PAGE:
Learn about the tradition of why people eat pork and sauerkraut on New Years Day for good luck and an easy and tasty recipe for making your own dish.
Are you making pork and sauerkraut on New Years Day? Of course, we are. Born and raised in southwestern PA and married to a Pennsylvania Dutch Country boy, the tradition of eating pork and sauerkraut on New Year’s Day is commonplace in our area.
In addition, my husband and I both have some German ancestry so this practice has been ingrained into us from early childhood.
Why Pork and Sauerkraut on New Years for Good Luck?
Well, I’m told that back in the day having a pig meant a family was good to go for the winter. And since cabbage is a fall crop it was often canned or pickled to use in the winter. The process takes about 6-8 weeks making it ready just about the time the new year is upon us.
I tried making my own homemade sauerkraut. It was really fun, but since I am so impatient I normally just use store bought.
Other folklore speaks to the way pigs forage for food in a forward motion, never looking back, and that cabbage was slang for money at one time. By this time in the 21st century, it is simply something we just do. After all, it tastes delicious and well, and the promise of good luck is always appealing.
Variations and/or Additions for Pork & Sauerkraut
- Add one peeled and diced apple for extra sweetness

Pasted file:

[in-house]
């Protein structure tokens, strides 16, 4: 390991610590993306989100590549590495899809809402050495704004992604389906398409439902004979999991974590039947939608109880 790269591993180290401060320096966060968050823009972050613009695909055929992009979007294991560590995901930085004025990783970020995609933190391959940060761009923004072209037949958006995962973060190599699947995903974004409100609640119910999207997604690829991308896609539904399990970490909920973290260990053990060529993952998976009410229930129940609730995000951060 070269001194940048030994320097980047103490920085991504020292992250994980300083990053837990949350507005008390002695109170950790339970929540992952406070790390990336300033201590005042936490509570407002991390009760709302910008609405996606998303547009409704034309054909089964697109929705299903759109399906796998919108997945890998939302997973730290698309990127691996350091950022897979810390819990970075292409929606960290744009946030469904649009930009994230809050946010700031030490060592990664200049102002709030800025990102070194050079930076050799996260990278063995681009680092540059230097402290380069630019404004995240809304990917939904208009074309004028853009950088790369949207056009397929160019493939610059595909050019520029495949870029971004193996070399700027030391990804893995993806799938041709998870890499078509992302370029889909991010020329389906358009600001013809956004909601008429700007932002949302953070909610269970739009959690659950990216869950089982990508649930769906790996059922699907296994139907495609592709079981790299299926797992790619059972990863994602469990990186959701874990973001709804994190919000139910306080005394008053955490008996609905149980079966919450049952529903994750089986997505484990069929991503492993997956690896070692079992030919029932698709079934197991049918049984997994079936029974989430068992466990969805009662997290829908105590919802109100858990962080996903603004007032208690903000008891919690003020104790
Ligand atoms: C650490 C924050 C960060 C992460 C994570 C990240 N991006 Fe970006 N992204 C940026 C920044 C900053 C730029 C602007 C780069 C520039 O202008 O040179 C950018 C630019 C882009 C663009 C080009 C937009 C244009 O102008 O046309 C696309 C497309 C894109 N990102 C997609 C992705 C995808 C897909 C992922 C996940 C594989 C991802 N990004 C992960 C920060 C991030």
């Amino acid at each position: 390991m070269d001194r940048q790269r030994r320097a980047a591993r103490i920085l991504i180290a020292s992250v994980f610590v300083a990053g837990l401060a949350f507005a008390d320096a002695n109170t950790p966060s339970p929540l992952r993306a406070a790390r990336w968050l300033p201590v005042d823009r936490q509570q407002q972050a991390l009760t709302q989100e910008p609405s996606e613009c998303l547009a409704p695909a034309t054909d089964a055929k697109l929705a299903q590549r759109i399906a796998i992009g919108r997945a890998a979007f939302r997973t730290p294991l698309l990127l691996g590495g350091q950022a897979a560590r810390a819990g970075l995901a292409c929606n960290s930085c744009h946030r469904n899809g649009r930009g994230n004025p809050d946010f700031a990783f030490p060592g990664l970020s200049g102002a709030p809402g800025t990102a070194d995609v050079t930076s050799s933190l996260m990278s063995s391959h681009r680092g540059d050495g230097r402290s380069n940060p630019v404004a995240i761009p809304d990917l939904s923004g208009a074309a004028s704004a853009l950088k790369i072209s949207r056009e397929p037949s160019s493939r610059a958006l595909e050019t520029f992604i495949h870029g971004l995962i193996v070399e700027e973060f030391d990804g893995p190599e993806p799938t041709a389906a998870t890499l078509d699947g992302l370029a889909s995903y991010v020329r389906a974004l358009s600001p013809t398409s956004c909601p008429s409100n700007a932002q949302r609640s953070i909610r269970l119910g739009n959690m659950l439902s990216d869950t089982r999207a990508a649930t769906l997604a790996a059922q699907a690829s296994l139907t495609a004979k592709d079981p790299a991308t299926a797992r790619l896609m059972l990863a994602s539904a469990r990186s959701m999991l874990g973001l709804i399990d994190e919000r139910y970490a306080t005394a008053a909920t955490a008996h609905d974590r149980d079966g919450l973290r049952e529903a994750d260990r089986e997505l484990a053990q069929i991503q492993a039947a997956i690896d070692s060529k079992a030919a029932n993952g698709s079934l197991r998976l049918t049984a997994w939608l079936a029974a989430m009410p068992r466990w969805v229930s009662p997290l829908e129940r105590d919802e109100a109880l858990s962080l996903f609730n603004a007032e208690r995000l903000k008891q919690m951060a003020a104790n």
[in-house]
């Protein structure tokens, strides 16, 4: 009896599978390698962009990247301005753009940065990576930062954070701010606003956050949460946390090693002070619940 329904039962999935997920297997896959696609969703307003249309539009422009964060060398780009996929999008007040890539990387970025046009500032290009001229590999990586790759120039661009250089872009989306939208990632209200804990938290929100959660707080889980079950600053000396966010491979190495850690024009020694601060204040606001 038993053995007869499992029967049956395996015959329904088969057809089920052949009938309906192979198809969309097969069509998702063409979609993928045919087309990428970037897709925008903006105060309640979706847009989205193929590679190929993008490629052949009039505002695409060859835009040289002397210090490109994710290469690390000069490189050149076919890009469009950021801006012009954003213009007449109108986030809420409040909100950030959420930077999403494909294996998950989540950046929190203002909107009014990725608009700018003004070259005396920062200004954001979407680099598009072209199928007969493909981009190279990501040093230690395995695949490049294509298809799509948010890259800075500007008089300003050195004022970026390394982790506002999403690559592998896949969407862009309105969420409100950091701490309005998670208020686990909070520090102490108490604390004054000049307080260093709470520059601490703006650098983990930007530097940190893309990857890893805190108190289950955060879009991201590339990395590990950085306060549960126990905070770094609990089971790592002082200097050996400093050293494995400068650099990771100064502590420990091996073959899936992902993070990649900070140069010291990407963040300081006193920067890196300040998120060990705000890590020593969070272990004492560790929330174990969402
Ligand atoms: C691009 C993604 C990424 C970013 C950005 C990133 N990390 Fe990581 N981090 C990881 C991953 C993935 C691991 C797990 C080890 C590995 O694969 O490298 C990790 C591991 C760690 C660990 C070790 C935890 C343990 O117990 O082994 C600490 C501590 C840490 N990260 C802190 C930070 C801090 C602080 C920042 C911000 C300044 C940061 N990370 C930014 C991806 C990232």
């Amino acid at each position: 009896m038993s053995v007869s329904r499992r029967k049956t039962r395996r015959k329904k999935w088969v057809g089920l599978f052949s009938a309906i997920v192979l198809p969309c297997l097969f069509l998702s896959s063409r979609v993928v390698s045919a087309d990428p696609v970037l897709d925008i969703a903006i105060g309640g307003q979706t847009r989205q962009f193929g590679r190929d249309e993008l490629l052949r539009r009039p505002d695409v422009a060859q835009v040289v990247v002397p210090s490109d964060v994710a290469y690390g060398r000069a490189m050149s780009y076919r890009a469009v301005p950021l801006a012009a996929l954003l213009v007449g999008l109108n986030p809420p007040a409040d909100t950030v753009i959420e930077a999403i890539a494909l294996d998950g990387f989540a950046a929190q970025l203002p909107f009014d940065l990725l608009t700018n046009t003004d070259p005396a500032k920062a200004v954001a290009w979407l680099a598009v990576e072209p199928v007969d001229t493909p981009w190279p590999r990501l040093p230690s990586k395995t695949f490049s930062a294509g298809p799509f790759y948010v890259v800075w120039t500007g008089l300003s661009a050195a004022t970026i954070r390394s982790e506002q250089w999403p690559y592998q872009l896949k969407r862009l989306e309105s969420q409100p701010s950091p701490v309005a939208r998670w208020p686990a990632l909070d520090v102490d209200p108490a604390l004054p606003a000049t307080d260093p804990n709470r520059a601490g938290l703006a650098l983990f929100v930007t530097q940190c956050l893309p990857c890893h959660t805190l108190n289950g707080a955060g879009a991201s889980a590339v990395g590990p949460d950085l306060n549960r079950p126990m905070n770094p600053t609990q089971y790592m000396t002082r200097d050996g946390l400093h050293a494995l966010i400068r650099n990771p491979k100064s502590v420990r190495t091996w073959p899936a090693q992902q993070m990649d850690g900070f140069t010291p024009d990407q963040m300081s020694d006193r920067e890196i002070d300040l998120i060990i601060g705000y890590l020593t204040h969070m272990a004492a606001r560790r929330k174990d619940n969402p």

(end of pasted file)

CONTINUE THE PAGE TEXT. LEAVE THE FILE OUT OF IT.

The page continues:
- Add some maple syrup.
- Try hot dogs instead of kielbasa. Great for little kids.
- Use a pork loin or pork chops instead of a pork shoulder or butt
Ways to Cook Pork and Sauerkraut
- You can easily make this on the stove in a large heavy bottom pot or dutch oven.
- I like to make it in the slow cooker. Slow and low all day
- You can also make pork and sauerkraut in the Instant Pot for an even faster option.
Just don’t forget to serve plenty of mashed potatoes on the side. Or, if you like serve the sauerkraut on top of the mashed potatoes. That’s what we do and it’s oh so tasty.
Wishing you a happy and healthy new year with lots of good luck.
- 2 lbs sauerkraut
- 2 lbs pork shoulder or butt
- 1 lb kielbasa
- 2 T brown sugar
- 1 t caraway seeds
- Brown the roast in some olive oil in a large pot.
- Add the sauerkraut brine and all.
- Add the kielbasa
- Sprinkle brown sugar and caraway seeds.
- Add some water to just cover the entire roast.
- Bring to a boil.
- Turn on low, cover, and simmer for 3-4 hours or until the pork is easily pulled apart with a fork.
- Serve with mashed potatoes.